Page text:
HELSTON: Confronting history in a non-threatening way
By Charlotte Helston
Charlotte Helston is a reporter with InfoNews.
(JENNIFER STAHN / iNFOnews.ca)
August 01, 2014 - 6:31 AM
The Splatsin First Nation in Enderby is welcoming one and all to take a journey through time and memory in the stories of its people.
From ancient legends to contemporary tales, the stories in an upcoming community play, Tuwitames, tell of Splatsin values, traditions and defining moments in their history.
Historian and co-author of the script, Rosalind Williams, interviewed and recorded the stories of people in the community, some of whom underwent the trauma of the Sixties Scoop, a time when many First Nations children were plucked from their homes and placed in foster care.
“At times I’ve had to stand in and read people’s parts and even though I wrote the piece, when I had to read it out loud I choked up, it was so emotional,” Williams said.
Stories that are hard to tell are often hard to hear. But these are stories we, as an audience, can’t shy away from, even when they are shocking, disturbing or uncomfortable. One of the organizers for the play said, “this is a way to tell a story about a time that was difficult in a non-threatening way that will help people understand what that time was like.”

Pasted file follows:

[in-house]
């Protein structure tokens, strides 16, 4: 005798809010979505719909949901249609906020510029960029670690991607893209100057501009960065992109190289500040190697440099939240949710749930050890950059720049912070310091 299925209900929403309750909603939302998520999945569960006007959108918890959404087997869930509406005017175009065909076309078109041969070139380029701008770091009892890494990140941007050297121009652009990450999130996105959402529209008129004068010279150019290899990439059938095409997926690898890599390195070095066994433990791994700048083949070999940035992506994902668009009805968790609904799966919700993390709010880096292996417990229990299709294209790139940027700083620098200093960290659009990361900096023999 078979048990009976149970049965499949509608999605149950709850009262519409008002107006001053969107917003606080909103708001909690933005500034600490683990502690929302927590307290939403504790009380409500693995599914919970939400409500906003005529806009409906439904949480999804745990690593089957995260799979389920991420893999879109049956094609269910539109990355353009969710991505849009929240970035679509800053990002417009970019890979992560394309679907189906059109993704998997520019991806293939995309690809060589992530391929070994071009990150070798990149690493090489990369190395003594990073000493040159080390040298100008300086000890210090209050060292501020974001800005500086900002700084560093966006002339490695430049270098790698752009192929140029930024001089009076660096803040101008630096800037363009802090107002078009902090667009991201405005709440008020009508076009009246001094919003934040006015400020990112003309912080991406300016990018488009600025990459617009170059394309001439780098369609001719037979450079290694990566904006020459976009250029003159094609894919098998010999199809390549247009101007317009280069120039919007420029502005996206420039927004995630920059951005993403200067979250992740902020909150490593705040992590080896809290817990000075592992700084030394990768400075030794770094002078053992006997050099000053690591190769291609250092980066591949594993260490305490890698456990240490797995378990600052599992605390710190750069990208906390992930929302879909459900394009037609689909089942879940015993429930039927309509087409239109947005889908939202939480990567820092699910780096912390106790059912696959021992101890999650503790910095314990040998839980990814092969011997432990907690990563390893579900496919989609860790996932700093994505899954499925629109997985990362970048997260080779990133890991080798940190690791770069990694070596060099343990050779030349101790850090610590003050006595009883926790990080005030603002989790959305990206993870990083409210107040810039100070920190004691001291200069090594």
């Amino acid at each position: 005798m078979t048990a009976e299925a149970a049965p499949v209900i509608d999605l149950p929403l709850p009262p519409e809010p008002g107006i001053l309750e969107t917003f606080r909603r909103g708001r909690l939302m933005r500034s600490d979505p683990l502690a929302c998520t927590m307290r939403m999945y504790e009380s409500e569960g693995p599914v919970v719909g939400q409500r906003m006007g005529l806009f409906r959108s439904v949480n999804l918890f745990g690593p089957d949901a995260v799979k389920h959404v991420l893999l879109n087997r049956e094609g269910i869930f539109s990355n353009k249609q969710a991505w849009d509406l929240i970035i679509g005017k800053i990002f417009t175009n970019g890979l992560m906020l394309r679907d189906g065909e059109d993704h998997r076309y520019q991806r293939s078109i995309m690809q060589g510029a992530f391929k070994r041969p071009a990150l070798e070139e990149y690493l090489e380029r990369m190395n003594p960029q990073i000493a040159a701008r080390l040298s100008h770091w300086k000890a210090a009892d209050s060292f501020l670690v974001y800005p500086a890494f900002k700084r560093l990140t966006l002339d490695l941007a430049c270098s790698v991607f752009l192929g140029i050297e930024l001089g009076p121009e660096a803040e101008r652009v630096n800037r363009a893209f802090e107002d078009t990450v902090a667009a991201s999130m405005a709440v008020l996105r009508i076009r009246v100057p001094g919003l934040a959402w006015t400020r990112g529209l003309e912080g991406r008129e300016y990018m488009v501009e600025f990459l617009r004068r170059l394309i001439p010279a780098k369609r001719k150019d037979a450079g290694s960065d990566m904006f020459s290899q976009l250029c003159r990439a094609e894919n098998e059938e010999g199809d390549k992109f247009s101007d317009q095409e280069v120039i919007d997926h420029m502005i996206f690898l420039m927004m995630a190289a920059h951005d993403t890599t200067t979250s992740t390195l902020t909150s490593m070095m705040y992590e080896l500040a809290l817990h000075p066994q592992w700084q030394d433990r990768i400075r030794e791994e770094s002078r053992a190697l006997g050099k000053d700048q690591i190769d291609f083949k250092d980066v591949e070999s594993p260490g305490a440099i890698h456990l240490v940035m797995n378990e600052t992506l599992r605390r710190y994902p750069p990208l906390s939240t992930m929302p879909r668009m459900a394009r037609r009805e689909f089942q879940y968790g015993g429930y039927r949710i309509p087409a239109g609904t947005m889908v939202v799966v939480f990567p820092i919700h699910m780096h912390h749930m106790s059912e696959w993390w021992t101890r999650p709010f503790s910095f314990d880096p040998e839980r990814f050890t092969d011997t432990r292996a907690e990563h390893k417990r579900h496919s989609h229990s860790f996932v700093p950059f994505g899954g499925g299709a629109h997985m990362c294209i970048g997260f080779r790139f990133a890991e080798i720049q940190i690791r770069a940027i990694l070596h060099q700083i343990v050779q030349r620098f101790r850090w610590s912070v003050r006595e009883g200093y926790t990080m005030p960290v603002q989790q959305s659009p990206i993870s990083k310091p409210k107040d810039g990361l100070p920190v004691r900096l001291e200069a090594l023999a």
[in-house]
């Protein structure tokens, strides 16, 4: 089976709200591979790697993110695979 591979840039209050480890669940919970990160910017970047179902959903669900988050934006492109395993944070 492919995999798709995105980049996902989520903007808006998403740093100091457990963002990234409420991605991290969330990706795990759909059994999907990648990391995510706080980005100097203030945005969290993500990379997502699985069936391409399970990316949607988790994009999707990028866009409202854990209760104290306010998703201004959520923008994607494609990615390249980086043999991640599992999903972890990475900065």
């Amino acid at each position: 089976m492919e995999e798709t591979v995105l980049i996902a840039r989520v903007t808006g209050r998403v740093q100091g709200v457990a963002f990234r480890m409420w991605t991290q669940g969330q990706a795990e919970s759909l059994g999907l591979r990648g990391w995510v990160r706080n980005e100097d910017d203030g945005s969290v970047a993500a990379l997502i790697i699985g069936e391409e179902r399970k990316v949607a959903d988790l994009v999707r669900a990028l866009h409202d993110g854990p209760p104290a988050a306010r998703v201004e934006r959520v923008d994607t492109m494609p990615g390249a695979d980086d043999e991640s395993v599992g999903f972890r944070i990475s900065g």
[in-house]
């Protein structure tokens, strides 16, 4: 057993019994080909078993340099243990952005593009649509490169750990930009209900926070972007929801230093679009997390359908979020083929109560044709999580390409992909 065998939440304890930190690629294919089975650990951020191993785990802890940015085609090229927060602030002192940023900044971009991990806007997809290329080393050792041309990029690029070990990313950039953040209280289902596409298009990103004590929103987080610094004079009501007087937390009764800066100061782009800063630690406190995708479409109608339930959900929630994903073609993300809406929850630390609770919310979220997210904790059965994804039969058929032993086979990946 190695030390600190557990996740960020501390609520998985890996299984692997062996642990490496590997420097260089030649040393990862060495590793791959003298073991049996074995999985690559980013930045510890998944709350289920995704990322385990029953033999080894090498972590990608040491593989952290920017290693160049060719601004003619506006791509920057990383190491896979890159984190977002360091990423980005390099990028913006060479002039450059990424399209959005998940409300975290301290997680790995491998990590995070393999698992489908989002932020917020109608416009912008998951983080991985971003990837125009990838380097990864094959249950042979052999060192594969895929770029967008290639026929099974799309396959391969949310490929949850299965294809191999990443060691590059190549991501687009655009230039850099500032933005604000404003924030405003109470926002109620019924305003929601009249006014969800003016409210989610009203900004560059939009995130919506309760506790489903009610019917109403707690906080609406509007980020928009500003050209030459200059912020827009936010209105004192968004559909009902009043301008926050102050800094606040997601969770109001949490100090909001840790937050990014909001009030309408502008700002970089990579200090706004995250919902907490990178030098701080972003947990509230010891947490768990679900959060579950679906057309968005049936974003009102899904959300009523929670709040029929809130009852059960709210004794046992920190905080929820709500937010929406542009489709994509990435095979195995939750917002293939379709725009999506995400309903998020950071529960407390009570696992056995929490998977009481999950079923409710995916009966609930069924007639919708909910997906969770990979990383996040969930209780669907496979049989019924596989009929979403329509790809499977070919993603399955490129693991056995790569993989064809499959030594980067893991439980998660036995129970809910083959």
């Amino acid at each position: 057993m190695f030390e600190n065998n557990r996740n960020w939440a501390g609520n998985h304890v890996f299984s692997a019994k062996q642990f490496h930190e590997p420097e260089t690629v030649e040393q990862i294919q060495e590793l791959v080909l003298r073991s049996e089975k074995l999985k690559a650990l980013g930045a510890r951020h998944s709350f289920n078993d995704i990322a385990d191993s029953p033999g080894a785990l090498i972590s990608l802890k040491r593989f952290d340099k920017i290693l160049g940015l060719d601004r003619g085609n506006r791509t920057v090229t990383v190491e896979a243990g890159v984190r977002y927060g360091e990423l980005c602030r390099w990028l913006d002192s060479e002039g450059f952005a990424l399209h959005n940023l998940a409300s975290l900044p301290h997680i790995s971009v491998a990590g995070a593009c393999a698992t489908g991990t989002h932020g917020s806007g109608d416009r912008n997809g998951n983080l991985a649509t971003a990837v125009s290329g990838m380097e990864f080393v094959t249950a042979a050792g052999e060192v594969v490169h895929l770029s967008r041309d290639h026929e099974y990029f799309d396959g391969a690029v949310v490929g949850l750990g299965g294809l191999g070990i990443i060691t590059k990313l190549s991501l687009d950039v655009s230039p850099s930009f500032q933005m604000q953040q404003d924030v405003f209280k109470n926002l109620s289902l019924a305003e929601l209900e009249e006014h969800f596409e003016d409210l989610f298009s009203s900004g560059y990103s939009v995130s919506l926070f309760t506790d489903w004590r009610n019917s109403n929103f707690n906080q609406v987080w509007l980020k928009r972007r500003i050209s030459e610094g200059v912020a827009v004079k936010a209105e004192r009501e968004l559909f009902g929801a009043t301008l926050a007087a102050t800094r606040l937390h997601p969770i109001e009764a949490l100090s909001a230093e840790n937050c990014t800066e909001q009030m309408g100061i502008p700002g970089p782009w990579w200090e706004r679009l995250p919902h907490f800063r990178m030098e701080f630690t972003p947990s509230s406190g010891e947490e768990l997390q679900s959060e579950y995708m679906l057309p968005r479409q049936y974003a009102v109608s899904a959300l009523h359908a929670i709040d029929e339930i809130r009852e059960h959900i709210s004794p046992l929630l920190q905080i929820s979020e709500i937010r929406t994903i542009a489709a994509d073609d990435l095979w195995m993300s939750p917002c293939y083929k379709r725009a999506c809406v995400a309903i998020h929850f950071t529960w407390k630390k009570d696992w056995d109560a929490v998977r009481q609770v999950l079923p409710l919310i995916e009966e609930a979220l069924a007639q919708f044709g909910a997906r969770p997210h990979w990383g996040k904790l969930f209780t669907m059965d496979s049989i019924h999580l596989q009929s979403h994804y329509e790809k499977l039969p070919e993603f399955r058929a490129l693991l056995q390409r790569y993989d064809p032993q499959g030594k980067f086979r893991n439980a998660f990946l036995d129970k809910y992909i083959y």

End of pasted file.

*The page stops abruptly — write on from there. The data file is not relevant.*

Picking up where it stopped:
For people who have had their land, their culture, their children, and their language threatened, sharing their stories in a way that’s non-threatening is a moving invitation. Rather than shutting us out, they are letting us in.
First Nations can be threatening when they need to be—standing as warriors before excavators come to ravage their land or marching against government legislation. But they also want society to understand what drives them to those demonstrations of defiance. Where two cultures sit in opposite rooms, the Splatsin are willing to open the door between them.
Stories are all we are. They define us, guide us, reaffirm our values. Telling our stories makes us exist.
Most of us will never fully know what it’s like to have our children stolen from us, our traditions outlawed or our language erased. But we can gain an understanding of what it was like. Their stories will take you there.
To contact the reporter for this story, email Charlotte Helston at firstname.lastname@example.org or call 250-309-5230. To contact the editor, email email@example.com or call 250-718-2724.
News from © InfoTel News Ltd, 2014